North Carolina Insurance Commissioner Mike Causey says the state’s Captive Insurance Program remains among the world’s strongest domiciles as it enters its second decade of operation.
“We are excited by the continued success of our captive program here in North Carolina as we approach the 10th anniversary of the passage of the Captive Insurance Act in 2013,” Causey said in a news release Monday. “Our program’s growth is fueled by helping meet the risk management needs of captive owners and members with business-friendly regulation and a focus on professional, responsive customer service. North Carolina is one of the top places for captive insurers to set up shop.”
According to Causey, captive insurance is a formalized self-insurance program that many businesses use as a means of managing their risks.
The program continues to see businesses coming to North Carolina to establish their captive insurance. The number of risk-bearing captive entities licensed or approved (including conditional licenses and approvals) since inception through 2022 is now more than 1,400.
Causey said that is evidence that North Carolina, with its strong economy, is an attractive and welcoming home for captive insurers.
There were 1,024 risk bearing captive insurance entities under the regulation of the NCDOI as of Dec. 31, 2022. Those entities are comprised of 294 captive insurance companies and 730 cells and series (including conditional licenses and approvals). In 2022, 62 captive insurance companies were licensed with more than 100 cells and series approved.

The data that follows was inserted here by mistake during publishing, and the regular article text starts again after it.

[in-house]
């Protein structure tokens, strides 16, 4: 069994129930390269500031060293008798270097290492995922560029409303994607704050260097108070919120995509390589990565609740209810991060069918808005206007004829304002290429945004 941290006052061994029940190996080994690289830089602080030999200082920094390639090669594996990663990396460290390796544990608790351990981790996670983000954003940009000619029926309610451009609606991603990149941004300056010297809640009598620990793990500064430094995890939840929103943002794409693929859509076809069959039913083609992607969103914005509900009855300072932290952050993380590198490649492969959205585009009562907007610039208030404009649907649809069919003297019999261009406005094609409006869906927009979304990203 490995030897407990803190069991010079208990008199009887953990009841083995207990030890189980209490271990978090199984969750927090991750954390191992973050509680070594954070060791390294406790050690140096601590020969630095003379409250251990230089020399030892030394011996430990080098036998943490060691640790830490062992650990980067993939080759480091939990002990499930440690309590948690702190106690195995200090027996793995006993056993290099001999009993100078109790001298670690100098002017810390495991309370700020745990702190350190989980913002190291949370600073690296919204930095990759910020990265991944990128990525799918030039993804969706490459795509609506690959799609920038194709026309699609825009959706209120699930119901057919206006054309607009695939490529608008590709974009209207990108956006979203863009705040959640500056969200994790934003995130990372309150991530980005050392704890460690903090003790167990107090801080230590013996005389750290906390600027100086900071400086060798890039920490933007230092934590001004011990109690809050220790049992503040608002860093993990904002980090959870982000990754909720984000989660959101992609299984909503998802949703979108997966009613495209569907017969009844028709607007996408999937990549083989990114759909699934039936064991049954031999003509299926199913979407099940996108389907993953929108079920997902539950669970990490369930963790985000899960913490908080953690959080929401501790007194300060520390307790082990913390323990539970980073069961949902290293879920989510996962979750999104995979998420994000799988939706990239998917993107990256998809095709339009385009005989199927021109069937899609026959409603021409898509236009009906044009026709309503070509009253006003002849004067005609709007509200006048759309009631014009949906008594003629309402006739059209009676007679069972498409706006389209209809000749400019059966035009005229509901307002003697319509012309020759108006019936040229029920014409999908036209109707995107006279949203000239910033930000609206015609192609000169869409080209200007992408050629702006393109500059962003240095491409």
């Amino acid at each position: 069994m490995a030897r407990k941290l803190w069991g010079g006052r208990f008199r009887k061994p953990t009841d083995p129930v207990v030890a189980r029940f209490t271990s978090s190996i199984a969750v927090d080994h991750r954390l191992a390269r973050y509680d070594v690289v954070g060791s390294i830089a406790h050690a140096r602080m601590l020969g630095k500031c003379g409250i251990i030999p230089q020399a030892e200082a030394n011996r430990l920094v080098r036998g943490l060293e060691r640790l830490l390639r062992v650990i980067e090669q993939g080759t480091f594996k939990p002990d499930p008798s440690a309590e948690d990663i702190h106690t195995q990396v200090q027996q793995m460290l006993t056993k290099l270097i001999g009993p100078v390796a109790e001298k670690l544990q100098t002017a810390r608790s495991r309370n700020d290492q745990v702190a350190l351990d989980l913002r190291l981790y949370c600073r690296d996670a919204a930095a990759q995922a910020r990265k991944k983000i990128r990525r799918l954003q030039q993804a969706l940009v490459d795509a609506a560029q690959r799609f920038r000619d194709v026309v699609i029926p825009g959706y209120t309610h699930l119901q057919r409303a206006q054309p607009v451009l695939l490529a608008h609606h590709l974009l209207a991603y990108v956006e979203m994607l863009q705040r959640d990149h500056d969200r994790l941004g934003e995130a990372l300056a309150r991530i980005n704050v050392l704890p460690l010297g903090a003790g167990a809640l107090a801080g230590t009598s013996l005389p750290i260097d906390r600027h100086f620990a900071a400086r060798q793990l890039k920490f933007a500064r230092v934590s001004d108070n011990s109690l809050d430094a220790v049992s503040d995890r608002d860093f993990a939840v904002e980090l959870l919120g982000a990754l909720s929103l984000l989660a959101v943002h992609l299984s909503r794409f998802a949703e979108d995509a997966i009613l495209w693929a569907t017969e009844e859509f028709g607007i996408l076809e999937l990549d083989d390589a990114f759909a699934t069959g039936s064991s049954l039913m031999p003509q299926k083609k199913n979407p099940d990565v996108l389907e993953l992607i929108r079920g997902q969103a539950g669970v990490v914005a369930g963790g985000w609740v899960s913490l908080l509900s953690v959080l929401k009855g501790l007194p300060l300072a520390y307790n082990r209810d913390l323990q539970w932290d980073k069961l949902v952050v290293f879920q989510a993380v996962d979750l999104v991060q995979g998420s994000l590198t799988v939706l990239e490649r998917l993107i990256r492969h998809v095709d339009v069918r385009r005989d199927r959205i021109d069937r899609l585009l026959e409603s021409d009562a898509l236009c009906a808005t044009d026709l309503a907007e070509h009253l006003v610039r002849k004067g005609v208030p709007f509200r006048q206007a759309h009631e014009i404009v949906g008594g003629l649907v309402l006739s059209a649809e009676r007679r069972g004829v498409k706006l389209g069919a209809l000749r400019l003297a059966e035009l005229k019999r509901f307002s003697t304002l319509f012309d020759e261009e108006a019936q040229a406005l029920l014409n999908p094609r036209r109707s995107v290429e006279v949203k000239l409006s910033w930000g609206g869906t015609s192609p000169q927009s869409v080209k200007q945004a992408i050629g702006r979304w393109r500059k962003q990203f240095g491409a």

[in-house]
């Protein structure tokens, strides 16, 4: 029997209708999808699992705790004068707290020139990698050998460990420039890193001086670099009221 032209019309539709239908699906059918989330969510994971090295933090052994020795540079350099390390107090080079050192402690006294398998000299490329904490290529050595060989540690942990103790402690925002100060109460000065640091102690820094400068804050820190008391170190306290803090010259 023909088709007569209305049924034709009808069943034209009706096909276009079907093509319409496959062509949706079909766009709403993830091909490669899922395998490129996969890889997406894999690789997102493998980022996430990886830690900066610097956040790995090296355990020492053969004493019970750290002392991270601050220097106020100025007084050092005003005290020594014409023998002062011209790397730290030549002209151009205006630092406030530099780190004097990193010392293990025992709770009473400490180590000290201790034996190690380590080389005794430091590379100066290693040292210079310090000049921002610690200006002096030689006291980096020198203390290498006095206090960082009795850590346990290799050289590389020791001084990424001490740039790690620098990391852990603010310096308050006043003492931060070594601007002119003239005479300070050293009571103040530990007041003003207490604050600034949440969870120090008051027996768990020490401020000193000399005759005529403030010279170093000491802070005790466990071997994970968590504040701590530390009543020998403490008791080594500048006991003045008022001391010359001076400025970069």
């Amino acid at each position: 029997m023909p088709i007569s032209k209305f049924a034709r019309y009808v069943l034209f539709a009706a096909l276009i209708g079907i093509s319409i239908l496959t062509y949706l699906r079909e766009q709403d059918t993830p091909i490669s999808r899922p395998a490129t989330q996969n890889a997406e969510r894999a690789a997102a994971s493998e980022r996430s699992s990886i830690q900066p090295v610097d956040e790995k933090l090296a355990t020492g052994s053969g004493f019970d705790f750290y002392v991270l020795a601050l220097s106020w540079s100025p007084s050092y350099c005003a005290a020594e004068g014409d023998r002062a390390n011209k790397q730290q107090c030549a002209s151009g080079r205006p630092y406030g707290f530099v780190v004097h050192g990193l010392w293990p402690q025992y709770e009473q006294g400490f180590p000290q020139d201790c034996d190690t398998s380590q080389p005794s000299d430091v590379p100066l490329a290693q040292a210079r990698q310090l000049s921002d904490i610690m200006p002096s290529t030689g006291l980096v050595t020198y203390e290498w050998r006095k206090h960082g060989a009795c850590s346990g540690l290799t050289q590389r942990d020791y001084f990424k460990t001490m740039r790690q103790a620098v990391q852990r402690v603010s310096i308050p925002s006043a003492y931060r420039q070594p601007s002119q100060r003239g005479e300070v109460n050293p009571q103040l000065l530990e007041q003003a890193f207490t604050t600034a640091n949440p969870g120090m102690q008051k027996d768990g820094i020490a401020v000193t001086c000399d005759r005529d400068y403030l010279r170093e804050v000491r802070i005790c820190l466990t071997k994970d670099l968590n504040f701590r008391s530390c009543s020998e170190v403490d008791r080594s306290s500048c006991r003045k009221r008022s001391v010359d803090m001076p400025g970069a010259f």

The new 2022 captive insurers were comprised of the following:
- Pure captive insurers: 215
- Protected cell captive insurers: 51
- Risk retention groups: 10
- Special purpose captive insurers: 18
The licenses granted by the state were for both new insurer formations as well as the transfer of other captive insurers to North Carolina from other captive domiciles. These newly licensed captive insurers represent varied industries such as healthcare, construction, financial services and insurance.
All indications signify that 2023 will be another year of growth for North Carolina’s captive insurance industry as companies of all sizes seek increased flexibility and lower costs while managing their risk profiles in the hardening market.
To learn more about the state’s captive insurance program, Commissioner Mike Causey, Chief Deputy Commissioner Jackie Obusek, and the NCDOI captive regulatory team will be participating in the upcoming North Carolina Captive Insurance Association Conference May 7- Wednesday, May 10. It will be held at the Renaissance Hotel in Asheville.
Registration information for this event is available on the association’s website North Carolina Captive Insurance Association (nccia.org).